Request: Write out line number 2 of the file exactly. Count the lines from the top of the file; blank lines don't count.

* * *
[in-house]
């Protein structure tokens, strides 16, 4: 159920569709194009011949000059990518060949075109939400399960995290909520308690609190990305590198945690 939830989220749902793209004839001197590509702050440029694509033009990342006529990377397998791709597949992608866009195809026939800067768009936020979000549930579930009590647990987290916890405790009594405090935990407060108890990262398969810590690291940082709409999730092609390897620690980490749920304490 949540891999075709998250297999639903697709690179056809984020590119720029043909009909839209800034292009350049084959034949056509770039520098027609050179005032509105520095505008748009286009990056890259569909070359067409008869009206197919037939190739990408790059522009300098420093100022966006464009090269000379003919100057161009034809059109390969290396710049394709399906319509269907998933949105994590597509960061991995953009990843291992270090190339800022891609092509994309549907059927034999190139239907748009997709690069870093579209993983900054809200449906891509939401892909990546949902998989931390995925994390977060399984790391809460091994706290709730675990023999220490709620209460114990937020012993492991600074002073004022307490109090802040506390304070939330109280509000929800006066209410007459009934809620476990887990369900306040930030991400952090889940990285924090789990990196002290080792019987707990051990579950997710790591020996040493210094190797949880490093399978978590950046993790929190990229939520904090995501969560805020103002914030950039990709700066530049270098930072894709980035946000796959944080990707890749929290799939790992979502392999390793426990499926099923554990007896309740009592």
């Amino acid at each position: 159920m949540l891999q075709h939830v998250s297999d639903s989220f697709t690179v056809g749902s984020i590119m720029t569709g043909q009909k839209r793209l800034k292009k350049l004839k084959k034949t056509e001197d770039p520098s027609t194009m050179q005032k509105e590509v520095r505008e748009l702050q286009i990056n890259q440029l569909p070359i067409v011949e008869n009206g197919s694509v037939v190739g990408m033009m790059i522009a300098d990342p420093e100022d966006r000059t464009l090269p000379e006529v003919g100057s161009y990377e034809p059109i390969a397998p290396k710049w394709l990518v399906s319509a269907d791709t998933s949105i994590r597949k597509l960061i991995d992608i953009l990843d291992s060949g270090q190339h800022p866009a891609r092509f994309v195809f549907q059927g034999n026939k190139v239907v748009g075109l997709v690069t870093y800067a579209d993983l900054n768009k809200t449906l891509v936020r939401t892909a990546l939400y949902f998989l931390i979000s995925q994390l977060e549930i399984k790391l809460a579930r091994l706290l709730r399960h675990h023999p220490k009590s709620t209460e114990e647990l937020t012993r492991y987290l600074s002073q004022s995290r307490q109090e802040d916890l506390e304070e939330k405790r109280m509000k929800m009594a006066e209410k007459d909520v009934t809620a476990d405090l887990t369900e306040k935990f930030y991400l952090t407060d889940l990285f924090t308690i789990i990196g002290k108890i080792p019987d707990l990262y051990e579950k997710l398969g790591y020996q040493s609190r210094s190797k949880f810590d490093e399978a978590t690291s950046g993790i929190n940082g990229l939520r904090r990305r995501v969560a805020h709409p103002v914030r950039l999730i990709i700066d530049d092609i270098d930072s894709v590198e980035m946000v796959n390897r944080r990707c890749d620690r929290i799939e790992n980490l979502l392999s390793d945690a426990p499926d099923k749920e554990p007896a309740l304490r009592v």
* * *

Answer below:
């Protein structure tokens, strides 16, 4: 159920569709194009011949000059990518060949075109939400399960995290909520308690609190990305590198945690 939830989220749902793209004839001197590509702050440029694509033009990342006529990377397998791709597949992608866009195809026939800067768009936020979000549930579930009590647990987290916890405790009594405090935990407060108890990262398969810590690291940082709409999730092609390897620690980490749920304490 949540891999075709998250297999639903697709690179056809984020590119720029043909009909839209800034292009350049084959034949056509770039520098027609050179005032509105520095505008748009286009990056890259569909070359067409008869009206197919037939190739990408790059522009300098420093100022966006464009090269000379003919100057161009034809059109390969290396710049394709399906319509269907998933949105994590597509960061991995953009990843291992270090190339800022891609092509994309549907059927034999190139239907748009997709690069870093579209993983900054809200449906891509939401892909990546949902998989931390995925994390977060399984790391809460091994706290709730675990023999220490709620209460114990937020012993492991600074002073004022307490109090802040506390304070939330109280509000929800006066209410007459009934809620476990887990369900306040930030991400952090889940990285924090789990990196002290080792019987707990051990579950997710790591020996040493210094190797949880490093399978978590950046993790929190990229939520904090995501969560805020103002914030950039990709700066530049270098930072894709980035946000796959944080990707890749929290799939790992979502392999390793426990499926099923554990007896309740009592």